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Discussion Starter · #1 ·
Guys,


I have an Denon AVR-1911 and the HSU Research Enthusiast 2 Speaker package which came with four of the HB-MK1 Bookshelf Speakers, the HC-1 Center Channel and the VTF-2 MK-3 Sub. I have tried a few different home theater in a box setups and even tried the Mirage MX 5.1 Speakers and still wasn't satisfied. I love my new speakers and receiver and I think it has great sound, but I'm still not 100% satisfied with the sound. I still feel like it could be better. The only way I think I can acheive this is by having a professional come out and calibrate my system. My main issue is with the Center Channel. I don't feel like it sounds the way it should or can. Dialogue is low and it seems like some of the sounds coming from the Center are a hiit or miss. Maybe this is due to the sound mix on each sepcific blu-ray but it keeps coming up in different movies that I've watched. For instance, when I was watching "The Matrix" on Blu-Ray, the scene where Neo and Morpheus have their Kung-Fu Battle is a pefect Example. Anytime one of them throws a punch or lands a punch, the sound is coming from the center channel. The soundtrack is blaring and you can hear everything else perfect, nice and loud, but the effects coming from the Center just don't have that same punch. The punches and kicks they are throwing don't pop out of the speakers like the other effects are from the other speakers. I just don't understand this. I read reviews of this Blu-Ray and this is supposed to be a "Reference Quality" Blu-Ray so I know something isn't right with my surround. Another scene from the movie is the famous hallway shootout with Neo and Trinity. You can hear the shells falling from the front left and right channels perfectly, gun shots and the movie soundtrack. But when Trinity kicks the gun out of one of the guards hands and shoots him, it doesn't come through near as lound and clear as everything else. I just don't understand it. I've even raised the DB +3 on the Center Channel to see if that would help and I didn't really notice any difference. Does anyone have any other suggestions and what are your opinions on a professional calibration. Thanks guys.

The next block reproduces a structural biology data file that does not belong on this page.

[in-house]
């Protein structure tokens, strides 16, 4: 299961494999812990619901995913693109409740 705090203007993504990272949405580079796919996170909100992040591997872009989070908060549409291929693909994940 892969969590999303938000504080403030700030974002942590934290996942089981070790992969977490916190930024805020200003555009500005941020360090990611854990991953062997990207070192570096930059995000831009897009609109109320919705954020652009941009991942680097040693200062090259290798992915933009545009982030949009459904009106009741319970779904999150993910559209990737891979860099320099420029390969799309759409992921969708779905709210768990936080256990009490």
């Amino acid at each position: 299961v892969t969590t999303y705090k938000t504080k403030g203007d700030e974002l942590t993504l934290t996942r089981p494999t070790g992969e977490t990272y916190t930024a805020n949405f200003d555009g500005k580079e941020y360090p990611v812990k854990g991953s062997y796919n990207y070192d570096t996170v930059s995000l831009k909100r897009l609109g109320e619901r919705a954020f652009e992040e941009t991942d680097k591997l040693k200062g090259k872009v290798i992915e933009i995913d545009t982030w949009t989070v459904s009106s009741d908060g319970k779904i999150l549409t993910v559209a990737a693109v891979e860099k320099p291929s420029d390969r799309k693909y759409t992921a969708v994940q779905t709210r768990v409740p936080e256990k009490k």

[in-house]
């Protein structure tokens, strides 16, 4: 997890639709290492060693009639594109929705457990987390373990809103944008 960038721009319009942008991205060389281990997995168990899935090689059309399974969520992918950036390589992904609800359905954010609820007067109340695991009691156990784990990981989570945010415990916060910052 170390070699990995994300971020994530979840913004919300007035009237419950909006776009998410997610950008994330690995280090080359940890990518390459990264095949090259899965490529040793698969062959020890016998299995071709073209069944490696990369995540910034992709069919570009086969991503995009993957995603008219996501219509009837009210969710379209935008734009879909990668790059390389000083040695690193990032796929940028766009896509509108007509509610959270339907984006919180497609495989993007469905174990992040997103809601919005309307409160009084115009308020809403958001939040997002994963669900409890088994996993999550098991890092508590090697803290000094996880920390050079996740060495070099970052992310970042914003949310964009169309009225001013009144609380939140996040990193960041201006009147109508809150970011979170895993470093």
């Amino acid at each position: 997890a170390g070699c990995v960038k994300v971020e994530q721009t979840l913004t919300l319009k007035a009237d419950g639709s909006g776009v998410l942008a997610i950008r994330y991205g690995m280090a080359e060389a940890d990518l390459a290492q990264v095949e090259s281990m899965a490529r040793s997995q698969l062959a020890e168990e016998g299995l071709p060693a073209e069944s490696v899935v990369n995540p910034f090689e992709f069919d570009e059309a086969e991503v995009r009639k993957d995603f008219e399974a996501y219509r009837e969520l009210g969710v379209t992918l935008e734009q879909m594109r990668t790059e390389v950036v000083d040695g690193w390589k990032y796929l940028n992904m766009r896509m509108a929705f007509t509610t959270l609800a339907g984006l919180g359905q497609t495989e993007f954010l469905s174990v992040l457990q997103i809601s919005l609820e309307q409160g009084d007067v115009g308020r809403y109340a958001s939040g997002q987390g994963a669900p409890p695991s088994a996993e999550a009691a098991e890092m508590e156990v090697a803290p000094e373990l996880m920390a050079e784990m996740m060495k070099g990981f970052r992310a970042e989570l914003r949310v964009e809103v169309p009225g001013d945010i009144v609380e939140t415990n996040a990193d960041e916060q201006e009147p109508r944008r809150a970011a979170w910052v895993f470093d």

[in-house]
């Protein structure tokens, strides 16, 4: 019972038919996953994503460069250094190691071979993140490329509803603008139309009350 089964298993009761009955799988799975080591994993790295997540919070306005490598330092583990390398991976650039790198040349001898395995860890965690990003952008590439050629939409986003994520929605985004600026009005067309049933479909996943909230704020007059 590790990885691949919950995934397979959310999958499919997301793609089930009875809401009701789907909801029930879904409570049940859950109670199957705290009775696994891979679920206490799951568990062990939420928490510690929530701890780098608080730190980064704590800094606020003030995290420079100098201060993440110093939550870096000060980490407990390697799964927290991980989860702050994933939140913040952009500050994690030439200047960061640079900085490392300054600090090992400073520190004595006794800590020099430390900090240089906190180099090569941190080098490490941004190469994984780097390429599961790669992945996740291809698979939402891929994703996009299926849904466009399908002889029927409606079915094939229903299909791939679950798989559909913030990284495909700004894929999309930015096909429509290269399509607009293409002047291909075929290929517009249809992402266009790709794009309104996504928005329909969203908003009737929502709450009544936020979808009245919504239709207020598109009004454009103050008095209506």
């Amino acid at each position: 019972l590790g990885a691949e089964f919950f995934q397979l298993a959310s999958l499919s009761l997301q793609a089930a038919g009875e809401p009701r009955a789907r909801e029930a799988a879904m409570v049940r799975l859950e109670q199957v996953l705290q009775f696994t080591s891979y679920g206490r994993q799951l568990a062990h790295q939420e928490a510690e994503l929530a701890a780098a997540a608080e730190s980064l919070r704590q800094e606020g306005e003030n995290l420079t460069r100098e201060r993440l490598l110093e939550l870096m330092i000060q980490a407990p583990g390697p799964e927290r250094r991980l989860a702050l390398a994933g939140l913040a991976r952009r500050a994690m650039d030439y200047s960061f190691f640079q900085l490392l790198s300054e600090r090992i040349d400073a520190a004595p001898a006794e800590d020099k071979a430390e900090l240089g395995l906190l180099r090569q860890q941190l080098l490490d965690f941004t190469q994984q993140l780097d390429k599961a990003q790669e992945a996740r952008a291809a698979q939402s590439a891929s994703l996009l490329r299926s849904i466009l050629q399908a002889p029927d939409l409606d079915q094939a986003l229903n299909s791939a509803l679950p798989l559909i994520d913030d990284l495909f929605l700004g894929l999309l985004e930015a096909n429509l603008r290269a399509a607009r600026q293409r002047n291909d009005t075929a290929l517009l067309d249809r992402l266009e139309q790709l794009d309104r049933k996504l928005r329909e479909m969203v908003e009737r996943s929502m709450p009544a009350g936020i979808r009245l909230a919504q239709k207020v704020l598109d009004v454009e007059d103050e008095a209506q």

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If you could post a picture of your setup (front stage) some might be able to offer some advice to help improve your sound before you end up springing for a calibrator.
 

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Quote:
Originally Posted by JewDaddy /forum/post/19645875


My main issue is with the Center Channel ... The punches and kicks they are throwing don't pop out of the speakers like the other effects are from the other speakers.

I agree about posting a photo so we can see what you have. In the mean time, I can tell you that a good pro calibrator will advise you to get acoustic treatment because that's mandatory for good sound, regardless of your individual speaker levels. But level balancing is important too. I use the Digital Video Essentials DVD as explained in this article:

All About SPL Meters


--Ethan
 

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An inexpensive SPL meter and any DVD that has the THX setup (Fight Club, Seven, Star Wars, etc), or the Digital Video Essentials or Avia, and you can probably do it yourself. As Ethan mentioned, acoustic treatments will make a better improvement, and you may not be fully satisfied with an audio calibration until some form of treatment is done to the room. The DVDs mentioned above have all the test tones, and will walk you through the steps to properly level match your speakers, and can be very imformative at the same time. Its not as in-depth as doing a video calibration and should be something you at least attempt on your own first.
 

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Calibration won't change much unless you have fully configurable audio processing in each channel. 1911 does not have that option.


Moreover there is no consumer electronic setup, that offers it. You need processor, that does audio decoding from HDMI and outputs resulting PCM data stream via ADAT to parametric equalizer. This is not allowed according to HDMI license.


The closest you can get to it, is by buying receiver that supports Audyssey Pro. Then you can order calibration services.
 

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Quote:
Originally Posted by JewDaddy /forum/post/19645875


Guys,